Electronic Design

Cadence Turns To "Schedule Predictability Crisis" In RTL Design

Much of what's emerged from the Cadence/Verisity merger has been aimed toward addressing the lack of predictability in the verification process. Cadence has spent a good deal of time and energy crafting tools intended to manage the verification process. It's now turning that approach to the RTL front-end itself in a technology package it calls the Logic Design Team Solution.

In the RTL front end, there is a growing set of interdependencies that is compromising the predictability of the overall design schedule. These interdependencies fall across the domains of verification, power, design-for-test (DFT), and physical concerns. Changes in any one of these four areas ripples across the others and back again.

For example, designers are increasingly employing power techniques such as voltage islands and power gating that impacts the other areas. For sure, test vectors must be written to reflect the use of such techniques, so the power architecture must be considered when creating the test architecture. These power techniques also result in timing sensitivities, which in turn makes physical predictability that much more critical. All of these concerns need to be addressed in a holistic approach to RTL design.

Cadence's proposed answer to this dilemma is an integration of technologies from its existing Incisive functional verification suite and Encounter digital-IC design platform. To this foundation, the company plans to append a concurrent design architecture that mirrors the approach that it's taken to the functional verification problem. That is, you start with an executable design plan and a set of metrics to help determine when the project is completed. The management side of the equation enables the design team to look at the various interdependent domains concurrently. As a result, they should be able to reduce iterations not only within each of the domains, but across them as well.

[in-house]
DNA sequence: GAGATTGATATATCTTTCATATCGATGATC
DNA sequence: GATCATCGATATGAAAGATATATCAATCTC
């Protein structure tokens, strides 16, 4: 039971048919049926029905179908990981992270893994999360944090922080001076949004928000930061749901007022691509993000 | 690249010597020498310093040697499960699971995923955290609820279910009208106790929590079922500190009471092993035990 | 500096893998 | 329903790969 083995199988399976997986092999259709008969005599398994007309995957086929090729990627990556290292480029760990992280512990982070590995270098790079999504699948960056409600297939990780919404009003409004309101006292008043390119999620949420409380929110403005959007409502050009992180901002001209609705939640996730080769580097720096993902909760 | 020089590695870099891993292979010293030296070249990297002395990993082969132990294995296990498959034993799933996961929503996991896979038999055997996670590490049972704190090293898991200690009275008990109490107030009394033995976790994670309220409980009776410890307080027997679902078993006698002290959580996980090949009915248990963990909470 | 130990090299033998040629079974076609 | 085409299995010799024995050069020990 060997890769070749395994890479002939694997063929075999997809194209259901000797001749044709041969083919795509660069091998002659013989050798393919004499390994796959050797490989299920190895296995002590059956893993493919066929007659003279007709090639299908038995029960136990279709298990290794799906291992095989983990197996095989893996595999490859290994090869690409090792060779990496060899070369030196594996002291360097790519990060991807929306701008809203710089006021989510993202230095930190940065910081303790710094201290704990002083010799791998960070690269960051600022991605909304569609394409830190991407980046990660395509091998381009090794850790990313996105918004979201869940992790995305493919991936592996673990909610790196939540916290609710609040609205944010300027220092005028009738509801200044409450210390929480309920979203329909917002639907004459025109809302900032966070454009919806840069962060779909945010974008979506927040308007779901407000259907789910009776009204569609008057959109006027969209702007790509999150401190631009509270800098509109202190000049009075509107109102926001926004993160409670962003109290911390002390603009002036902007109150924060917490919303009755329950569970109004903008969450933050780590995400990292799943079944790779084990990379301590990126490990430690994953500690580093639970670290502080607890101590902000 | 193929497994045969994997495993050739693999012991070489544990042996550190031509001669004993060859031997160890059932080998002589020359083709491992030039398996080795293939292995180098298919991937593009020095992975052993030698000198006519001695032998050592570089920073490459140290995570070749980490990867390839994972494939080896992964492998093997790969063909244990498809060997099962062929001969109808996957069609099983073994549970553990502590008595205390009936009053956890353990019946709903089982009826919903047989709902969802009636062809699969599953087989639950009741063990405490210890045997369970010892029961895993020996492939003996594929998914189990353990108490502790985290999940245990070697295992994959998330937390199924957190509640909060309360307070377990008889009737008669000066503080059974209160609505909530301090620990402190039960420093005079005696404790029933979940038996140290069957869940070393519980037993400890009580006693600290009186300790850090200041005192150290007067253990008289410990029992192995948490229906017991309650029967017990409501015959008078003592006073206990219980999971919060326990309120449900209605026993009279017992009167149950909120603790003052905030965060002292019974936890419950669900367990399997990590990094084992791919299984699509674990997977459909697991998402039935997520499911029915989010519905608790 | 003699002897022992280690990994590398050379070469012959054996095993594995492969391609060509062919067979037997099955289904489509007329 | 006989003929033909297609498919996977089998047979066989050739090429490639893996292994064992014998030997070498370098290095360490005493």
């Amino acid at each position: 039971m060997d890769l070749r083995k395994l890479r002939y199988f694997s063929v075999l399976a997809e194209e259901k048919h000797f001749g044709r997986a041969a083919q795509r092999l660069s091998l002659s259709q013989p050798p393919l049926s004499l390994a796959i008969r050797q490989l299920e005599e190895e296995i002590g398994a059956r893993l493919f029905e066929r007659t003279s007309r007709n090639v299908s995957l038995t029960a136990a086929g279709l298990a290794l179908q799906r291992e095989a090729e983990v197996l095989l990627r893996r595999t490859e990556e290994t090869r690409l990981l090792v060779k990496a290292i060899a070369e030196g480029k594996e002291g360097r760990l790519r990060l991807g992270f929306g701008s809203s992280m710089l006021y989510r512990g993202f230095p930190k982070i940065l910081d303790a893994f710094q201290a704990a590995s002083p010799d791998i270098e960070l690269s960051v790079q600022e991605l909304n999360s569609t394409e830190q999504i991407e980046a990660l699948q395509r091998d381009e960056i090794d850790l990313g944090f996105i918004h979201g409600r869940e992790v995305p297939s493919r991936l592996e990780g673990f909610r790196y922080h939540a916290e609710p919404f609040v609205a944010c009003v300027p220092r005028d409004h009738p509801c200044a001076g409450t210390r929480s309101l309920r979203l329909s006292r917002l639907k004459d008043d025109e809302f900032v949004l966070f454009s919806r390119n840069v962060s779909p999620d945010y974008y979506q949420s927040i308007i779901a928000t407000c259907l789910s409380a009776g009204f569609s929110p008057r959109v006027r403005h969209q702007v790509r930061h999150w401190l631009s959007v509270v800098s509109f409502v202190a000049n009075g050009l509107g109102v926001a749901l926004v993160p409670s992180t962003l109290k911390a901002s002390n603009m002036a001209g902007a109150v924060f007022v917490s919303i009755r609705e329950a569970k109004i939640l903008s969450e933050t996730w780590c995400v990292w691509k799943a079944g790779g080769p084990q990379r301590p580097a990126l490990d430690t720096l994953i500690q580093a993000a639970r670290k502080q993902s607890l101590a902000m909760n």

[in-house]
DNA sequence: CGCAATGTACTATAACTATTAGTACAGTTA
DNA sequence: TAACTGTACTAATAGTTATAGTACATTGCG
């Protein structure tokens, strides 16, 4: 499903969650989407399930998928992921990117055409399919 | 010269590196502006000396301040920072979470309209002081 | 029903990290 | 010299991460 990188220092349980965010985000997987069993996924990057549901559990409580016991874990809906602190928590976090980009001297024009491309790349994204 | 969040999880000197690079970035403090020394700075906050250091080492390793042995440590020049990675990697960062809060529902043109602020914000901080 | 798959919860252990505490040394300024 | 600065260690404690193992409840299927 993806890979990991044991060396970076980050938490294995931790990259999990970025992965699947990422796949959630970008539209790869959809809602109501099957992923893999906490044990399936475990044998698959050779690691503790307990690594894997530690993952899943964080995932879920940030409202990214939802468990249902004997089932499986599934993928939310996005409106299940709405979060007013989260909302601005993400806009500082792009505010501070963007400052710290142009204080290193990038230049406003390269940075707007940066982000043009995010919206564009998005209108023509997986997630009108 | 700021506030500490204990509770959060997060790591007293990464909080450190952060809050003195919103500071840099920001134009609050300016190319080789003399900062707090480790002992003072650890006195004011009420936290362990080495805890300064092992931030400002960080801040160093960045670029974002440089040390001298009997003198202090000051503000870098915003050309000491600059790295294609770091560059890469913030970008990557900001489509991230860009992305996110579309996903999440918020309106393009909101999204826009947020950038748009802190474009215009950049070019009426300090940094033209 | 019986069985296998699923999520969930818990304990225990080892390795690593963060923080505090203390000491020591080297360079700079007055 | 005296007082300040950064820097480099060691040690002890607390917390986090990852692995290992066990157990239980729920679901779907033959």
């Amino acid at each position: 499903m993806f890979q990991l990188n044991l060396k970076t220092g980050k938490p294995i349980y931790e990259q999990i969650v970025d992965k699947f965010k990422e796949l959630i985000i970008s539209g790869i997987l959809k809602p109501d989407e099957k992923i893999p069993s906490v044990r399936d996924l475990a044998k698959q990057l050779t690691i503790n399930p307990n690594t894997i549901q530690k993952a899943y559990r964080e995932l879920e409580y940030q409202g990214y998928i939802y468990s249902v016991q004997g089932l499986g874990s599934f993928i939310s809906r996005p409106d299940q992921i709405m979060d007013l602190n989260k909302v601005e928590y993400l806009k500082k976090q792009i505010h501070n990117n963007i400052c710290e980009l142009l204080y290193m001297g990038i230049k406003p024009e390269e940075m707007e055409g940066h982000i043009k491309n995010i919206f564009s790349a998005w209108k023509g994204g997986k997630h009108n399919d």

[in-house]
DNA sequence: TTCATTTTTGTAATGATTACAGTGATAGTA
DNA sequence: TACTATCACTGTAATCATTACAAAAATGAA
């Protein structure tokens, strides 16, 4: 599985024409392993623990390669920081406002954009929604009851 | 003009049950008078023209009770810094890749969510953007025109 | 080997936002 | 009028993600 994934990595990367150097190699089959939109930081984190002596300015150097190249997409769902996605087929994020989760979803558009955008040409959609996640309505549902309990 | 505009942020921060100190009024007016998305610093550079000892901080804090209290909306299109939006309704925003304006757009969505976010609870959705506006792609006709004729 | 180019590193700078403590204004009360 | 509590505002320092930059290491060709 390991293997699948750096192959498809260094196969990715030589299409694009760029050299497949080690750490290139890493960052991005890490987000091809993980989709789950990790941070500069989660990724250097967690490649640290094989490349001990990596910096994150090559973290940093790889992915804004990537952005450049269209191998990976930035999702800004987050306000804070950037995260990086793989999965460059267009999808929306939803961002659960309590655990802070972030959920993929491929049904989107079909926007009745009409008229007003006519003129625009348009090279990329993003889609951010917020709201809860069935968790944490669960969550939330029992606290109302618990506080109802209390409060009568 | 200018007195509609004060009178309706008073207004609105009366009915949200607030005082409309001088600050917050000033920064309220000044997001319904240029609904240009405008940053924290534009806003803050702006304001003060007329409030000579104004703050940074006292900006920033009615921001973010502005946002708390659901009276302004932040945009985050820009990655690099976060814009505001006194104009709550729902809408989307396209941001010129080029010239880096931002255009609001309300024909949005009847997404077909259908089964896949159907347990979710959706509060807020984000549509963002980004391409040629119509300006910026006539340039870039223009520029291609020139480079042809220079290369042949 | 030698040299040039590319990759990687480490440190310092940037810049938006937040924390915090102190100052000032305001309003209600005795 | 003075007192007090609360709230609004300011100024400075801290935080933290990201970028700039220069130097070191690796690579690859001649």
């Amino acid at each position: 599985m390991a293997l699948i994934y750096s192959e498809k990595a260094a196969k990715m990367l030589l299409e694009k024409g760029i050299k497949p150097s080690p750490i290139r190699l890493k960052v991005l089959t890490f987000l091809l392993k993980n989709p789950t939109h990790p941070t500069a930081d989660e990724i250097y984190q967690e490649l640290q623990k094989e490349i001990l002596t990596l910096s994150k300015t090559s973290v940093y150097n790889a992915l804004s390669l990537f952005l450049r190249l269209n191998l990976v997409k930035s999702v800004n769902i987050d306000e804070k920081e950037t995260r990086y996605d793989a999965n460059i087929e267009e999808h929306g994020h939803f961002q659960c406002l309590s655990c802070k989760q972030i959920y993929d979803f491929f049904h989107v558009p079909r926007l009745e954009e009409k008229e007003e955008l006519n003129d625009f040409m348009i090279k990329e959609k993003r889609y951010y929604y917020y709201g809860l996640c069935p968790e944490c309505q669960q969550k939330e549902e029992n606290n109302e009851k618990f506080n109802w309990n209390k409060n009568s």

Rather than relying on "design-for" terminology, Cadence is shifting to a "design-with" paradigm that stands on four "pillars," each of which addresses one of the four major areas of interdependence in RTL design. The overall methodology is a concurrent one that encompasses many technologies, synthesis being a key one but others including formal analysis, equivalence checking, test technologies, and static-timing technologies.

Tying the methodology together is overall plan-to-closure management and a logical sign-off procedure. Meanwhile, the pillars include:

  • Design with verification: early design verification including assertion-based formal analysis, simulation and acceleration, as well as verification management
  • Design with power: integrated low-power design and verification management across the front-end flow
  • Design with physical: reduces logical-physical iterations by providing accurate estimates of timing using physical engines from implementation within the logic-design environment
  • Design with test: integrates test with logic design to develop and debug a test infrastructure with minimal iterations
  • Design logical signoff: comprehensive implementation handoff checks and analysis to verify front-end closure with predictability
  • Design management: an automated plan and metrics-driven management system to track the progress of the evolving design against all functional, performance, and scheduling objectives.

Contact Cadence directly for pricing and delivery information with respect to implementation of the Logic Design Team Solution methodology.

Related Links
Cadence
www.cadence.com


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